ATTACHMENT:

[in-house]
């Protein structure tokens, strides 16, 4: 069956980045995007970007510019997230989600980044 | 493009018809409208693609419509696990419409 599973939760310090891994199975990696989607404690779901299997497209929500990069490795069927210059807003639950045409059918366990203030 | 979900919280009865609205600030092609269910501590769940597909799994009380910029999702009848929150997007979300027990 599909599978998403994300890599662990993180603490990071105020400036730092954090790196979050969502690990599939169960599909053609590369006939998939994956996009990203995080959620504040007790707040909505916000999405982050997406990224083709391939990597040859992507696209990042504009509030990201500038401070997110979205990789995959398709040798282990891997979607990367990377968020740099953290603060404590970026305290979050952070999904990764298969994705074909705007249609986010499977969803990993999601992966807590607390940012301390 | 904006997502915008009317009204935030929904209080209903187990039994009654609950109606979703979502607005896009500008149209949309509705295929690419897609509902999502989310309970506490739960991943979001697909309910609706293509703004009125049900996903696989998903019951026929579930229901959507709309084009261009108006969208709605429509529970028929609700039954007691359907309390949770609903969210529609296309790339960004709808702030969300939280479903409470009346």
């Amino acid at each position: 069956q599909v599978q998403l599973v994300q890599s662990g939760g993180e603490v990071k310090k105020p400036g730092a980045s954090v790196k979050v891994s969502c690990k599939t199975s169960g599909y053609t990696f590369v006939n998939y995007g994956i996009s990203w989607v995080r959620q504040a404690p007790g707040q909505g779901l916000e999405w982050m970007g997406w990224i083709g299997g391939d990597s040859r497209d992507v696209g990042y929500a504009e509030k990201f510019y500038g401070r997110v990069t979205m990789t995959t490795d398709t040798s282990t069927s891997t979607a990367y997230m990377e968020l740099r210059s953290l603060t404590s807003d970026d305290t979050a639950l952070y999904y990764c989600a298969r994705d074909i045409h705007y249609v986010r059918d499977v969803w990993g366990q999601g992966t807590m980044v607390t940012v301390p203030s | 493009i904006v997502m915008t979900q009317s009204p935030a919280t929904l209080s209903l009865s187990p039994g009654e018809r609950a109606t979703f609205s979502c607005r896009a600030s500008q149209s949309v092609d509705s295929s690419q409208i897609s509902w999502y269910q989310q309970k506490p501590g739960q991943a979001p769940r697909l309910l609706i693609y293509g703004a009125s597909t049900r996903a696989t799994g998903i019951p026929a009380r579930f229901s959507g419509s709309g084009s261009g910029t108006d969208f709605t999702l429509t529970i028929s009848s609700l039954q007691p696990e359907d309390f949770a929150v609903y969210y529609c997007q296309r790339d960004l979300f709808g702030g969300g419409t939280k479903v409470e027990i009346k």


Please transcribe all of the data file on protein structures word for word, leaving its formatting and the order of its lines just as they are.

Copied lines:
[in-house]
């Protein structure tokens, strides 16, 4: 069956980045995007970007510019997230989600980044 | 493009018809409208693609419509696990419409 599973939760310090891994199975990696989607404690779901299997497209929500990069490795069927210059807003639950045409059918366990203030 | 979900919280009865609205600030092609269910501590769940597909799994009380910029999702009848929150997007979300027990 599909599978998403994300890599662990993180603490990071105020400036730092954090790196979050969502690990599939169960599909053609590369006939998939994956996009990203995080959620504040007790707040909505916000999405982050997406990224083709391939990597040859992507696209990042504009509030990201500038401070997110979205990789995959398709040798282990891997979607990367990377968020740099953290603060404590970026305290979050952070999904990764298969994705074909705007249609986010499977969803990993999601992966807590607390940012301390 | 904006997502915008009317009204935030929904209080209903187990039994009654609950109606979703979502607005896009500008149209949309509705295929690419897609509902999502989310309970506490739960991943979001697909309910609706293509703004009125049900996903696989998903019951026929579930229901959507709309084009261009108006969208709605429509529970028929609700039954007691359907309390949770609903969210529609296309790339960004709808702030969300939280479903409470009346």
């Amino acid at each position: 069956q599909v599978q998403l599973v994300q890599s662990g939760g993180e603490v990071k310090k105020p400036g730092a980045s954090v790196k979050v891994s969502c690990k599939t199975s169960g599909y053609t990696f590369v006939n998939y995007g994956i996009s990203w989607v995080r959620q504040a404690p007790g707040q909505g779901l916000e999405w982050m970007g997406w990224i083709g299997g391939d990597s040859r497209d992507v696209g990042y929500a504009e509030k990201f510019y500038g401070r997110v990069t979205m990789t995959t490795d398709t040798s282990t069927s891997t979607a990367y997230m990377e968020l740099r210059s953290l603060t404590s807003d970026d305290t979050a639950l952070y999904y990764c989600a298969r994705d074909i045409h705007y249609v986010r059918d499977v969803w990993g366990q999601g992966t807590m980044v607390t940012v301390p203030s | 493009i904006v997502m915008t979900q009317s009204p935030a919280t929904l209080s209903l009865s187990p039994g009654e018809r609950a109606t979703f609205s979502c607005r896009a600030s500008q149209s949309v092609d509705s295929s690419q409208i897609s509902w999502y269910q989310q309970k506490p501590g739960q991943a979001p769940r697909l309910l609706i693609y293509g703004a009125s597909t049900r996903a696989t799994g998903i019951p026929a009380r579930f229901s959507g419509s709309g084009s261009g910029t108006d969208f709605t999702l429509t529970i028929s009848s609700l039954q007691p696990e359907d309390f949770a929150v609903y969210y529609c997007q296309r790339d960004l979300f709808g702030g969300g419409t939280k479903v409470e027990i009346k």